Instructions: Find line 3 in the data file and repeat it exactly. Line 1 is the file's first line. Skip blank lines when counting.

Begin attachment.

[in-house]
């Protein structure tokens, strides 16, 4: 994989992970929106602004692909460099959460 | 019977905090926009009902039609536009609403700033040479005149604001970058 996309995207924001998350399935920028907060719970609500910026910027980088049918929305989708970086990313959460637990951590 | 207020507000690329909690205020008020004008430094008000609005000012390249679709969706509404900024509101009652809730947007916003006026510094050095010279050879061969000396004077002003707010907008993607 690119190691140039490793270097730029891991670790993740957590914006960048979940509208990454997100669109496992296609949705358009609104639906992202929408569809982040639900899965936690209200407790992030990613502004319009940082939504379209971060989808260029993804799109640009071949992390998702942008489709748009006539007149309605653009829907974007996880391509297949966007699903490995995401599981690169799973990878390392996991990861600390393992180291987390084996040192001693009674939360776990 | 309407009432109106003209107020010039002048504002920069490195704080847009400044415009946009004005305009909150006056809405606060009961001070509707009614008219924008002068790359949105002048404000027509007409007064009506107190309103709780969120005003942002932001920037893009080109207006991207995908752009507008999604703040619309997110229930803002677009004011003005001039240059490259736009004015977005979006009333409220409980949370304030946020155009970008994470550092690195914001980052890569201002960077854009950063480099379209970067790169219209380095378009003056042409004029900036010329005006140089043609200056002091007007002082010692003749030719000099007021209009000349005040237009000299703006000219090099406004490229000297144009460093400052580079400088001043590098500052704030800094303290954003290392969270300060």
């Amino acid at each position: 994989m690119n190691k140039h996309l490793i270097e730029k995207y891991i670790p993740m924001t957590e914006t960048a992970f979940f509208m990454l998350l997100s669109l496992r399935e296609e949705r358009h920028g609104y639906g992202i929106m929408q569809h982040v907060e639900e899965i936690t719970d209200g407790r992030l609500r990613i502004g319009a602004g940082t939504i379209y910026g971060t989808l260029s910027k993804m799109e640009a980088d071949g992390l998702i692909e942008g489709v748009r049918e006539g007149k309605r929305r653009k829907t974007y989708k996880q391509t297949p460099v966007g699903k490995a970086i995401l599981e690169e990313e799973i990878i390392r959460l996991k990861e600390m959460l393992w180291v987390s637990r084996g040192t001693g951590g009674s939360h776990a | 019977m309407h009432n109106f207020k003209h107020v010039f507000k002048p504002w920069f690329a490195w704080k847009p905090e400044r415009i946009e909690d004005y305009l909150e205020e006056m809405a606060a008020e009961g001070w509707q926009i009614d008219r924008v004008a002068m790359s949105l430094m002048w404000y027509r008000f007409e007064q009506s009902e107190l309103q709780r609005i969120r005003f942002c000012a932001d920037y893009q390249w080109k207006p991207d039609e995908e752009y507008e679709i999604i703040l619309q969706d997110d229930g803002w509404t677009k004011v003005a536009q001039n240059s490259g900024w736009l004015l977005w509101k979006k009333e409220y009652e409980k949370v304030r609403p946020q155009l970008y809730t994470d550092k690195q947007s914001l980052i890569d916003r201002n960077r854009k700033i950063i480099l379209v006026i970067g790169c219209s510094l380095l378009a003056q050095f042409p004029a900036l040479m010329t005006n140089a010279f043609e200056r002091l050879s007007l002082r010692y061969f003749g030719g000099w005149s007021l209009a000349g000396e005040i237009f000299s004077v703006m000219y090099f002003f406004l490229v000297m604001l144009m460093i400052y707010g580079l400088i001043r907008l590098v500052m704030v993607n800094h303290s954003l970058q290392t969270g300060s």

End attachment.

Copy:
């Amino acid at each position: 994989m690119n190691k140039h996309l490793i270097e730029k995207y891991i670790p993740m924001t957590e914006t960048a992970f979940f509208m990454l998350l997100s669109l496992r399935e296609e949705r358009h920028g609104y639906g992202i929106m929408q569809h982040v907060e639900e899965i936690t719970d209200g407790r992030l609500r990613i502004g319009a602004g940082t939504i379209y910026g971060t989808l260029s910027k993804m799109e640009a980088d071949g992390l998702i692909e942008g489709v748009r049918e006539g007149k309605r929305r653009k829907t974007y989708k996880q391509t297949p460099v966007g699903k490995a970086i995401l599981e690169e990313e799973i990878i390392r959460l996991k990861e600390m959460l393992w180291v987390s637990r084996g040192t001693g951590g009674s939360h776990a | 019977m309407h009432n109106f207020k003209h107020v010039f507000k002048p504002w920069f690329a490195w704080k847009p905090e400044r415009i946009e909690d004005y305009l909150e205020e006056m809405a606060a008020e009961g001070w509707q926009i009614d008219r924008v004008a002068m790359s949105l430094m002048w404000y027509r008000f007409e007064q009506s009902e107190l309103q709780r609005i969120r005003f942002c000012a932001d920037y893009q390249w080109k207006p991207d039609e995908e752009y507008e679709i999604i703040l619309q969706d997110d229930g803002w509404t677009k004011v003005a536009q001039n240059s490259g900024w736009l004015l977005w509101k979006k009333e409220y009652e409980k949370v304030r609403p946020q155009l970008y809730t994470d550092k690195q947007s914001l980052i890569d916003r201002n960077r854009k700033i950063i480099l379209v006026i970067g790169c219209s510094l380095l378009a003056q050095f042409p004029a900036l040479m010329t005006n140089a010279f043609e200056r002091l050879s007007l002082r010692y061969f003749g030719g000099w005149s007021l209009a000349g000396e005040i237009f000299s004077v703006m000219y090099f002003f406004l490229v000297m604001l144009m460093i400052y707010g580079l400088i001043r907008l590098v500052m704030v993607n800094h303290s954003l970058q290392t969270g300060s």